The "Tale-Tale Heart" is a famous short story written by Edgar Allan Poe. The "Tell-Tale Heart" serves as a prime example of Poe's works displaying the elements of death, misery, madness and human troubled relationships that are prevalent in most of his writings. The story's two essential characters are the narrator and the old man, who go unnamed throughout the tale. The story circles around the narrator's desire to kill the old man, which when analyzing this character, leads us to question if he was mentally insane. While many may differ, throughout the story, for example, in the moments while he proudly describes his murderous plot the narrator comes across as extremely unreliable, filling the reader with doubts of not only his veracity but also of his mental stability. Moreover, as the story unfolds the narrator's actions and behavior –contrary to his own allegations- clearly reveals the mind of a completely psychotic killer.
Before we explore the fine points that prove that the narrator is in fact mental, it must be pointed out that not once throughout the story does the author explicitly tell us if the narrator is male or female. The main reason I feel confident identifying the narrator as a male is these lines: "You fancy me mad. Madmen know nothing" (Poe 37). The narrator's character is very intense. He is constantly nervous and paranoid. The most important characteristic about the narrator is that he is in fact a murderer. This could be the reason why when he was describing the events that lead to the murder and the murder itself, he doesn't share his name, or any other identifying characteristics. It seems as though he wants us to know what he did, but not where to find him. Just like he executed the perfect murder, leaving no traces of evidence behind, he was giving a perfect, ideal and self-benefitting confession.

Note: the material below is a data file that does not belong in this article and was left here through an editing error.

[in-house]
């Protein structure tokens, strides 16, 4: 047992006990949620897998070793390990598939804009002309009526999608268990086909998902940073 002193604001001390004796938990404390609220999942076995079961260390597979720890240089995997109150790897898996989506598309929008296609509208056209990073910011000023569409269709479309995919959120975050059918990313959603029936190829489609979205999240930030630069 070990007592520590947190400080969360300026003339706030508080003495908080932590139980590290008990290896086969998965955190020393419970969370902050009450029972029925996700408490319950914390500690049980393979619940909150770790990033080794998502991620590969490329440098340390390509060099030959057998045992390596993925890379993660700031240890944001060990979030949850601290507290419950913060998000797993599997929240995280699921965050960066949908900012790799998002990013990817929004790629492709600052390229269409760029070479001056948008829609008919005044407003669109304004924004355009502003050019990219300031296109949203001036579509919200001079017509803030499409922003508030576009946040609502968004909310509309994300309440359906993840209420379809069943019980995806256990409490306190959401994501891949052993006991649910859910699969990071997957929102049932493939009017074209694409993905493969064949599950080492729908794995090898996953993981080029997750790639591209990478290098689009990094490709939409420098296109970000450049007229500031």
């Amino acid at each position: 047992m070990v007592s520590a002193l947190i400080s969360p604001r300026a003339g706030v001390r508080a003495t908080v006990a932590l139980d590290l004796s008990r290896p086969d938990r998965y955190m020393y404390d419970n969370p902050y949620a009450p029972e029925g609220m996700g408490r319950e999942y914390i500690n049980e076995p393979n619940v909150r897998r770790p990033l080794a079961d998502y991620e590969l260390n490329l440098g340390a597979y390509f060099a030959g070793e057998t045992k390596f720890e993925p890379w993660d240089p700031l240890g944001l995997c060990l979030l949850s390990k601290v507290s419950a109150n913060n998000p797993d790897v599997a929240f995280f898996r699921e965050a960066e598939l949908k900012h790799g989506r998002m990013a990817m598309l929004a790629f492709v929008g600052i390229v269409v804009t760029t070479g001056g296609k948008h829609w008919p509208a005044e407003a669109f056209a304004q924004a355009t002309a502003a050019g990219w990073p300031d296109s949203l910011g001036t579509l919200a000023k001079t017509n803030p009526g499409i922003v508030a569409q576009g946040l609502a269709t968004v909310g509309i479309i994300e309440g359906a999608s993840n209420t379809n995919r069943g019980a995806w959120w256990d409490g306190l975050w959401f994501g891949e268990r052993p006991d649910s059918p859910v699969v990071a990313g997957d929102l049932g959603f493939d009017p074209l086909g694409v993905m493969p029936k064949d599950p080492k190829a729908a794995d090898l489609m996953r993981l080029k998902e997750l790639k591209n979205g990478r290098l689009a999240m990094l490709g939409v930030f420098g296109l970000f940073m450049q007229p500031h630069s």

From the very beginning Poe provides many context clues throughout the tale that support that despite the narrator's assertions of sanity, he is in fact insane.